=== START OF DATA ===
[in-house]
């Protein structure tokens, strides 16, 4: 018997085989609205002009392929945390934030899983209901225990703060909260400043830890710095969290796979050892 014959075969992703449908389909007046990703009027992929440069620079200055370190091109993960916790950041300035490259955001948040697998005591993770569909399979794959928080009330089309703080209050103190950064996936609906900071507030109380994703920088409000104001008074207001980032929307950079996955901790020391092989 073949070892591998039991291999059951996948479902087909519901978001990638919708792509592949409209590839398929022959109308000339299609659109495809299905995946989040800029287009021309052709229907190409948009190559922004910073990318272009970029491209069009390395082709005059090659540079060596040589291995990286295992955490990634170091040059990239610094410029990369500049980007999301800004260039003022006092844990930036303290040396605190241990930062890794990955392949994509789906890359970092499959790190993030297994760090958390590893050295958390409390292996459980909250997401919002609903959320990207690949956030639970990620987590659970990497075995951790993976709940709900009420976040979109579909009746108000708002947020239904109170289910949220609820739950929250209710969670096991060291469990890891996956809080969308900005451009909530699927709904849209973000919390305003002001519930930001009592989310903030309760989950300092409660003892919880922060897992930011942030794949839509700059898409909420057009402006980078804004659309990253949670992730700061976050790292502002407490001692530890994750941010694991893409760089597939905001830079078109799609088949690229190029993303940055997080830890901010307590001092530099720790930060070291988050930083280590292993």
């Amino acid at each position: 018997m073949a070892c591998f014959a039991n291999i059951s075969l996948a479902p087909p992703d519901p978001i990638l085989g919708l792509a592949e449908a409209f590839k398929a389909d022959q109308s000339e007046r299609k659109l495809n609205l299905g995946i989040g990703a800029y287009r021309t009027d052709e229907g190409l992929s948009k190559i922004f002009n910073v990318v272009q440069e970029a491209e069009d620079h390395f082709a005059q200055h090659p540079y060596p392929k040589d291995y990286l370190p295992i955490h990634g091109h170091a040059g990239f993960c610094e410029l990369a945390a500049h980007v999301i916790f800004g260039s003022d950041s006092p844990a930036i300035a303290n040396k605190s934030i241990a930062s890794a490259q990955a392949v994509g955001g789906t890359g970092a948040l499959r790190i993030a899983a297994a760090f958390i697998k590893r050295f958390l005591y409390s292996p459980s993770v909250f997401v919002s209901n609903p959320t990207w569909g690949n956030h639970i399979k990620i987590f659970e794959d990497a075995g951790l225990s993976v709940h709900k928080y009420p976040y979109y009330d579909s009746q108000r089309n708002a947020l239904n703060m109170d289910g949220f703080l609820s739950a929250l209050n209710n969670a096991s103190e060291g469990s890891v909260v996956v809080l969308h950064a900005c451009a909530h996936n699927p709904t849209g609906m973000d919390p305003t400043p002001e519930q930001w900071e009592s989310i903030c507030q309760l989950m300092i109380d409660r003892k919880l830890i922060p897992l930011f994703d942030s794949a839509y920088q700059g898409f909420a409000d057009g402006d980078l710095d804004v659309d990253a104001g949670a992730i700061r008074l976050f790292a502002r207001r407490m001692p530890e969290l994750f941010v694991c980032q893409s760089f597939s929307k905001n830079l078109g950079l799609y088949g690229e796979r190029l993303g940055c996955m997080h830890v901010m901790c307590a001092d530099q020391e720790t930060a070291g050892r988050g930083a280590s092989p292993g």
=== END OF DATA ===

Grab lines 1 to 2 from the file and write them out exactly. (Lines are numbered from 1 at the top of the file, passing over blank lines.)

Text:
[in-house]
């Protein structure tokens, strides 16, 4: 018997085989609205002009392929945390934030899983209901225990703060909260400043830890710095969290796979050892 014959075969992703449908389909007046990703009027992929440069620079200055370190091109993960916790950041300035490259955001948040697998005591993770569909399979794959928080009330089309703080209050103190950064996936609906900071507030109380994703920088409000104001008074207001980032929307950079996955901790020391092989 073949070892591998039991291999059951996948479902087909519901978001990638919708792509592949409209590839398929022959109308000339299609659109495809299905995946989040800029287009021309052709229907190409948009190559922004910073990318272009970029491209069009390395082709005059090659540079060596040589291995990286295992955490990634170091040059990239610094410029990369500049980007999301800004260039003022006092844990930036303290040396605190241990930062890794990955392949994509789906890359970092499959790190993030297994760090958390590893050295958390409390292996459980909250997401919002609903959320990207690949956030639970990620987590659970990497075995951790993976709940709900009420976040979109579909009746108000708002947020239904109170289910949220609820739950929250209710969670096991060291469990890891996956809080969308900005451009909530699927709904849209973000919390305003002001519930930001009592989310903030309760989950300092409660003892919880922060897992930011942030794949839509700059898409909420057009402006980078804004659309990253949670992730700061976050790292502002407490001692530890994750941010694991893409760089597939905001830079078109799609088949690229190029993303940055997080830890901010307590001092530099720790930060070291988050930083280590292993």